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Further delays to import control spark concerns over food safety and inflation

As the government moves to push back import checks on EU produce by another three months, the British Poultry Council (BPC) raised concerns that further delays will undercut domestic production with cheap imports, posing a food safety and biosecurity risk and pushing up British food prices.

BPC chief executive Richard Griffiths pointed out the lack of clarity around unreciprocated import controls make up a large portion of financial pressures weighing on British farmers and called on the government to level the field for the nation’s food producers.

“So much for wanting more British food on plates and striving for self-sufficiency: this fifth round of delays only continues to hinder investment and inhibit growth for domestic poultry producers, adding to the cost of production and amplifying pressure on the food inflation challenge,” he said.

This Tuesday (29th August), the government has published its Border Target Operating Model, announcing that full custom controls for EU goods will now be introduced from January 2024.

The official statement said the government has agreed to a delay for the introduction of remaining sanitary and phytosanitary controls having listened to views from the industry and is expecting the impact on food inflation to be less than 0.2% across three years.

Mr Griffiths went on to point out that as EU exporters continue to enjoy frictionless trade, the value of British poultry meat exports dropped nearly 50% between 2020-2022.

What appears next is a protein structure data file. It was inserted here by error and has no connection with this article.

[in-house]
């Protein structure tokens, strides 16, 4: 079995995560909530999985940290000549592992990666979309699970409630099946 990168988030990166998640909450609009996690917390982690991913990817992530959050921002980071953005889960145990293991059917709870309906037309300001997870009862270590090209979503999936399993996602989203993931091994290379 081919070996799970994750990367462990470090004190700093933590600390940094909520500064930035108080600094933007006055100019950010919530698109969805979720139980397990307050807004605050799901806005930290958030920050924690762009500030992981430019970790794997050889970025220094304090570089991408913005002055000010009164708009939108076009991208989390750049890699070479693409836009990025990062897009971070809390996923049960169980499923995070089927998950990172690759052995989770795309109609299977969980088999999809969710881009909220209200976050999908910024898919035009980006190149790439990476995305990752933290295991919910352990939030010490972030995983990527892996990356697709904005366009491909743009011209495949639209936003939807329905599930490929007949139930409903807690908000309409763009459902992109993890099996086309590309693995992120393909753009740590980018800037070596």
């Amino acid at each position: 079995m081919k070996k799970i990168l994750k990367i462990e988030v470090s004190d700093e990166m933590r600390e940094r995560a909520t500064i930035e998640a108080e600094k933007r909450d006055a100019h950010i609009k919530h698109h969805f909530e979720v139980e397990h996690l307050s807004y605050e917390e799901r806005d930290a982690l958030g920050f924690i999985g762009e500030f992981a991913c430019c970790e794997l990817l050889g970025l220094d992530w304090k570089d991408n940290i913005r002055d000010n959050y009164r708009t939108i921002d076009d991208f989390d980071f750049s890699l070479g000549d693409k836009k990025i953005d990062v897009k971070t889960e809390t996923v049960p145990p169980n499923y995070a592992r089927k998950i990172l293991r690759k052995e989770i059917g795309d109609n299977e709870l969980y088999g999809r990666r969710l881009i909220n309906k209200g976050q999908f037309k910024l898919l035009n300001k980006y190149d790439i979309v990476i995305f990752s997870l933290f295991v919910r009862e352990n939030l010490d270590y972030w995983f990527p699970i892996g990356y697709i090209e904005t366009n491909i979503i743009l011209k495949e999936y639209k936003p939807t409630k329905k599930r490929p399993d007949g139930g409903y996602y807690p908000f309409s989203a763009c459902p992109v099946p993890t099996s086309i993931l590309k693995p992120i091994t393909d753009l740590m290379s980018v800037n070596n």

“Concerns that importers and other businesses have expressed are what BPC members have endured since 1 January 2021. Additional administration, like OV-signed export health certificates, have cost industry £55 million a year since leaving the single market.

“Delaying the implementation of food import controls for the fifth time in two years means the EU continue to enjoy a competitive advantage.”

BPC have previously reported how the cost and burden of once-labelled “teething problems” has forced production to scale back, whereby cheaper imports undercut domestic production “in pursuit of filling gaps on shop shelves retailers aren’t willing to pay a fair price for,” said Mr Griffiths.

“Citing inflation is a ‘get-out-of-jail-free’ card. Levelling the playing field across industries, sectors and entire nations must take precedence if accessible and affordable food is the priority,” he stressed.

Mr Griffiths urged the Prime Minister to deliver on his commitment to British farmers by equalising trade between importers and exporters, which he said is the first step towards easing the pressure on supply chains and securing the long-term viability of domestic food production.

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